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[Author’s Note: This is the first in a three part series on prisons in Africa. Through the lens of three different photojournalists, we will see the conditions and lives within prisons of Guinea, Burundi and Sierra Leone.]

© Julie Remy. Inscriptions by young prisoners.

Julie Remy has photographed stories in Rwanda, Mali, Zambia, Malawi, and for her series on prisoners – Guinea.

In September 2008, Médecins Sans Frontières (MSF) began an emergency intervention in the civilian prison of Guéckédou in southeastern Republic of Guinea. Remy’s documented the food and medical aid effort.

“We have problems with food and illness here. There are no medications. There is no doctor. Since 2007, 30 people have died here and the doctor didn’t come.” Inmate, 19 months in prison

Guéckédou was over-crowded, unhygienic and without proper ventilation. As a result, some inmates were malnourished, most dehydrated and many with respiratory and skin diseases. It was recorded that prisoners with tuberculosis shared cells with the general population. Incubation of disease was a major concern.

I have no idea how the prison conditions of Guéckédou compare fifteen months on.

© Julie Remy. At the Guéckédou Civilian Prison, inmates wash only with water on a non regular basis. This prisoner shows the photographer his scabies. Due to poor sanitation prisoners suffer various skin diseases.

Remy worked in dark surroundings. As MSF vouched, “The scene that meets the eye upon entering the chambre noire “dark room” is beyond belief. Some 26 prisoners, crammed into a space of about three by four meters, can only be made out by squinting.” These images are part of a specific, urgent campaign, so it would be offensive of me to pay them any aesthetic critique. The awareness is what matters here.

MSF made good use of Remy’s photographs to produce a short video explaining the situation and dire need for intervention.

I’d like to emphasise that Remy (as a photographer) and MSF were in Guéckédou because of extreme circumstances at the national level. The poor conditions in the prison can be attributed to a number of larger structural instabilities. The men in these photos are one constituency suffering from a regional crisis. MSF explains; “The failure to ensure basic minimum standards in Guinea’s prisons can be linked to the country’s generally poor human and economic development. Ongoing instability and conflict in neighboring countries have long impacted on Guinea, while strikes and civil unrest have emerged in-country over the past few years. The ongoing international increase in food prices, especially in 2008, has exacerbated Guineans’ already precarious living standards and food insecurity.”

© Julie Remy. Malnourished prisoners received plumpy nut provided by MSF at the Guéckédou civil prison.

© Julie Remy. Malnourished prisoners received plumpy nut provided by MSF at the Guéckédou civil prison.

© Julie Remy. A prisoner tells us that he is innocent. That he has done nothing and still has not been judged. He says he does not know why he is held here in the  “Chambre noire” where a dozen prisoners are tied to a bar and held with another dozen in a barely lit cell. Guéckédou civil prison.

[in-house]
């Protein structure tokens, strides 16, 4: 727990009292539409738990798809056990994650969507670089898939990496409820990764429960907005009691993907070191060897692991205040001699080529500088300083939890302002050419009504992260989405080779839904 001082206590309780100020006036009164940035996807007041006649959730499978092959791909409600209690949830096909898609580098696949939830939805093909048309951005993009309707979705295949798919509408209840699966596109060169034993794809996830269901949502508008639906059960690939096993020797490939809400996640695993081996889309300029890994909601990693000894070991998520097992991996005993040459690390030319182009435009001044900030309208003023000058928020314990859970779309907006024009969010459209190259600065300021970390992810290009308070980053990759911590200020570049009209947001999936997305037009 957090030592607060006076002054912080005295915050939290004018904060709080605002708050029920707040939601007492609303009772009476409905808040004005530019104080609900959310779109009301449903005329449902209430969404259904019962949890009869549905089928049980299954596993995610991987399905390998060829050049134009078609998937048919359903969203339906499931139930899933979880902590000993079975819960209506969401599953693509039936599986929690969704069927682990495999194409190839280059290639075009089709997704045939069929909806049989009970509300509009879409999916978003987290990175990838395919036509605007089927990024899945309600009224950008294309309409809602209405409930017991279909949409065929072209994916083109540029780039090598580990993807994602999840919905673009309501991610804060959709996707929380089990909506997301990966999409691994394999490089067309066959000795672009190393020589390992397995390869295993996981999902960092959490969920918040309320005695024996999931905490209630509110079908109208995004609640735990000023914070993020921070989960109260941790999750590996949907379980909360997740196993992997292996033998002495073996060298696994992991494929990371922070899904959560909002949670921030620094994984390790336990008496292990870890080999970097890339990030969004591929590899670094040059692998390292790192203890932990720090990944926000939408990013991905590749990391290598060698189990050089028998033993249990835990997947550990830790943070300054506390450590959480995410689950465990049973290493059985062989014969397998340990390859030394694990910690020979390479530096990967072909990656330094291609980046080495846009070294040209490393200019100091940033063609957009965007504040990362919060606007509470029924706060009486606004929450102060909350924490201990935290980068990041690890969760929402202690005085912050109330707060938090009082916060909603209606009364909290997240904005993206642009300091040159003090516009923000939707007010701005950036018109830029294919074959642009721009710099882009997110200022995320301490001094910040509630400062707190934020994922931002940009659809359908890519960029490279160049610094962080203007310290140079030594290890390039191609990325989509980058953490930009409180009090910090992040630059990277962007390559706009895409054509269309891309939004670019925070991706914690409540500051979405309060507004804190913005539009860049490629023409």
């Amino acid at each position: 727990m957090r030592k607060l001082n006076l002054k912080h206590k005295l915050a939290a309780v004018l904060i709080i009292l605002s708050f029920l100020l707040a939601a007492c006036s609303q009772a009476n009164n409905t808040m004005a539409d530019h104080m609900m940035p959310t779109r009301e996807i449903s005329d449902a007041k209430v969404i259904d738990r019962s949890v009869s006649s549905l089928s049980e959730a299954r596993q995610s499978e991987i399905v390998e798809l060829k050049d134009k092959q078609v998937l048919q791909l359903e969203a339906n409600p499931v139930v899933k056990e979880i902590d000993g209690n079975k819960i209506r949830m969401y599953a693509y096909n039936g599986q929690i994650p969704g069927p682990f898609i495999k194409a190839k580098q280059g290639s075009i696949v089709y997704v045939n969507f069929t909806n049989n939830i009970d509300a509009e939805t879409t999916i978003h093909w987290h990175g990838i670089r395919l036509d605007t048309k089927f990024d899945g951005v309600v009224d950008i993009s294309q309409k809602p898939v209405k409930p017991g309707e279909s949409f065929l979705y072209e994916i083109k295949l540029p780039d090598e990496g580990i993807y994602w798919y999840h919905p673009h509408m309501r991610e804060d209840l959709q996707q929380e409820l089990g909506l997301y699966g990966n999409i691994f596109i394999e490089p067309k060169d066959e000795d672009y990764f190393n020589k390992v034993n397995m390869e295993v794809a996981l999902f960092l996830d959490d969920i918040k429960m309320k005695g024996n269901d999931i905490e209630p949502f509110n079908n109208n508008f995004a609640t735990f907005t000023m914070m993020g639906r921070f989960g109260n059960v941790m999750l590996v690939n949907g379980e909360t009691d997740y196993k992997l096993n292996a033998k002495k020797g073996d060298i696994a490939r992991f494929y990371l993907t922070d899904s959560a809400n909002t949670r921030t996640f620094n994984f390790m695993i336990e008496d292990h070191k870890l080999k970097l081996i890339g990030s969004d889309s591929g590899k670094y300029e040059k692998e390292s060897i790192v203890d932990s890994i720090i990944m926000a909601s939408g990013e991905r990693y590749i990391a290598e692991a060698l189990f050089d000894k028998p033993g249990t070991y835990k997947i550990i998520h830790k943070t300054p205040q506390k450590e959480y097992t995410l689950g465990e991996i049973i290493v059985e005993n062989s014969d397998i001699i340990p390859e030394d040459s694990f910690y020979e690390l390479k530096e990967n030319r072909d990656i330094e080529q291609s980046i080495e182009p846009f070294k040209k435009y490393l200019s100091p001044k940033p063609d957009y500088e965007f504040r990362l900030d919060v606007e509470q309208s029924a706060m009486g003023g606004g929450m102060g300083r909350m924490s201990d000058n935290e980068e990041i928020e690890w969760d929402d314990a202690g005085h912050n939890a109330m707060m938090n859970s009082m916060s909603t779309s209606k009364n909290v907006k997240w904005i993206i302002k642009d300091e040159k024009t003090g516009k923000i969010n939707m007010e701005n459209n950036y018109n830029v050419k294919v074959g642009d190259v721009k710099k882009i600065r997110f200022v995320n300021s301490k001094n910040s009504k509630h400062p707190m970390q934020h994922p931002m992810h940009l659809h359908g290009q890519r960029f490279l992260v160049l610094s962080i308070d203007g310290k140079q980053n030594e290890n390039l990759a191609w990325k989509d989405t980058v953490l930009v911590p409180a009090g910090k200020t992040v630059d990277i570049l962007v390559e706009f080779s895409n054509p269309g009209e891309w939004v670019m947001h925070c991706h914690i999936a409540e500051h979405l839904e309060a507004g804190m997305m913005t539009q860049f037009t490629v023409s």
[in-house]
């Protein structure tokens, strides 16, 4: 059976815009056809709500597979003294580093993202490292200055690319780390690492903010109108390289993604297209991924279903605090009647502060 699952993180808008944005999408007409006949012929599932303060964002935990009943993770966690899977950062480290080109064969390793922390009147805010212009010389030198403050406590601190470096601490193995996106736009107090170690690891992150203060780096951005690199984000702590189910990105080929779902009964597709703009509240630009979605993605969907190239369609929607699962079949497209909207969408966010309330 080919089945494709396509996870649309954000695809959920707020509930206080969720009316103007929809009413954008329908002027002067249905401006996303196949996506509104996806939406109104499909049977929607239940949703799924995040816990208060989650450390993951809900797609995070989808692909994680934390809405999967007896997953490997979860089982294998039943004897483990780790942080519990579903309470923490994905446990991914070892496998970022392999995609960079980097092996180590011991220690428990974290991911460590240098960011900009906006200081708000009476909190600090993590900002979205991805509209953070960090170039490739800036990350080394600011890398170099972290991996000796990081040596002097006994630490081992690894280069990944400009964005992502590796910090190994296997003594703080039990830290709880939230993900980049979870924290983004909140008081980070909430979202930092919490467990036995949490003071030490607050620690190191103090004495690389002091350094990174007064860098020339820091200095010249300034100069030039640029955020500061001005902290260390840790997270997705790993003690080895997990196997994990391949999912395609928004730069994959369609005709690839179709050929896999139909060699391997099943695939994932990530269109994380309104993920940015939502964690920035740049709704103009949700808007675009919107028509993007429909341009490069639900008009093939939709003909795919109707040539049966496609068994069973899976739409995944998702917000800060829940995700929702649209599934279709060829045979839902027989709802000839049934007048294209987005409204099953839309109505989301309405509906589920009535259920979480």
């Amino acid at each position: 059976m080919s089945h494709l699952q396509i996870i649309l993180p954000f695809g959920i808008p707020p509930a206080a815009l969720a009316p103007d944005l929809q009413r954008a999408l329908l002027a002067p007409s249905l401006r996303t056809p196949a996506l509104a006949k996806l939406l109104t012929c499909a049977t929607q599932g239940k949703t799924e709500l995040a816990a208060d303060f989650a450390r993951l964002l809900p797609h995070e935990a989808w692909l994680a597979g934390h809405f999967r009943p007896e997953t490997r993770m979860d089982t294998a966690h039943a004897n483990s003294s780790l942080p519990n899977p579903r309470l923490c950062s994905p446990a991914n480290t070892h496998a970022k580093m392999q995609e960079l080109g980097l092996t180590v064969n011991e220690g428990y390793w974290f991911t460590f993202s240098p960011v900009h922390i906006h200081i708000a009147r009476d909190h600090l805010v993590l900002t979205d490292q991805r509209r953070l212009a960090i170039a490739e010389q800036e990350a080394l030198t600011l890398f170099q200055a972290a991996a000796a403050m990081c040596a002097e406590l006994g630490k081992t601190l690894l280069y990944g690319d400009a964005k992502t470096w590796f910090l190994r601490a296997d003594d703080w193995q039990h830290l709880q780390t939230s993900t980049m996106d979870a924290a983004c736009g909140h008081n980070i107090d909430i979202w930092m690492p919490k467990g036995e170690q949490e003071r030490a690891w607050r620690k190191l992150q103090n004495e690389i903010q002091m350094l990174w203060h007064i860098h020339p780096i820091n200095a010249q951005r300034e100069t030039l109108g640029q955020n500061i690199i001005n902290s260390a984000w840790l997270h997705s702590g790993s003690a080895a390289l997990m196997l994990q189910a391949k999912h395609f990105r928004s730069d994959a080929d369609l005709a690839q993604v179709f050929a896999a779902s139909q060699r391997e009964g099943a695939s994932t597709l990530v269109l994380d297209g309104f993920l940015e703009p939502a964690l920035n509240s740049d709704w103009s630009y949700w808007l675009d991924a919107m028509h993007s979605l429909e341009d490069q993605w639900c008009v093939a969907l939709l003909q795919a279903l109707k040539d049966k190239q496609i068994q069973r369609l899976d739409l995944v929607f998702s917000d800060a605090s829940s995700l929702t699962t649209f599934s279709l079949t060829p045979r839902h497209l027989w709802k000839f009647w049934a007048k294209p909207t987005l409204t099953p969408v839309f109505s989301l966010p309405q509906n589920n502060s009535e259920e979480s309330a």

© Julie Remy

© Julie Remy

When the opportunity arises, I think it is important for audiences to view images like those two above within each others context. The first image is a dank, alienating environment in which the oppressive shadows and walls dominate. Whereas the second image (probably taken within a matter of seconds) is a well lit portrait centred on the gaze and associated emotions of the man; the prison environment is not stated. Precisely because MSF and Remy were present due to the physical effects of this environment on these men, both are valid photographic approaches.

The consequent written report from this aid intervention released in February 2009 continued with a call for systemic reform:

“Although the sub-standard conditions in Guinean prisons can be attributed partly to poverty and the country’s limited resources, these factors alone do not explain the absence of response to recurring malnutrition and the unacceptable living conditions in Guéckédou and other prisons. Guinean national authorities bear the ultimate responsibility to uphold the fundamental human rights of its inhabitants, including its incarcerated population.”

I, like many others invested in the photojournalism/documentary community, want to see less images of suffering in Africa and more images of the uneventful days; the boring normal times, perhaps some quiet smiles and tears. Add to that some local African photographers and we’re on the right track. (See recent commentary by Paul Melcher, Daniel Cuthbert and Ben Chesterton for more on this).

© Julie Remy

In closing I’d like to offer a caveat for the three part ‘Prisons in Africa’ series.

African prisons – that is, sites of incarceration across a land mass the size of Western Europe, Argentina, China, India and the USA combined – are each unique. Generally, conditions will be poorer than in prisons of developed nations, but every prison has its own culture, rules and circumstance. In Africa, as in the rest of the world, prisons usually exhibit the worst of a nation; retribution and anger, neglect and apathy.

Photographers are compelled to visit prisons known to them through local knowledge or national notoriety; we must expect there is a story to be told. The prisons I will feature in this three-part series will not be pleasant, but I think the three featured photographers are sincere and the stories are important.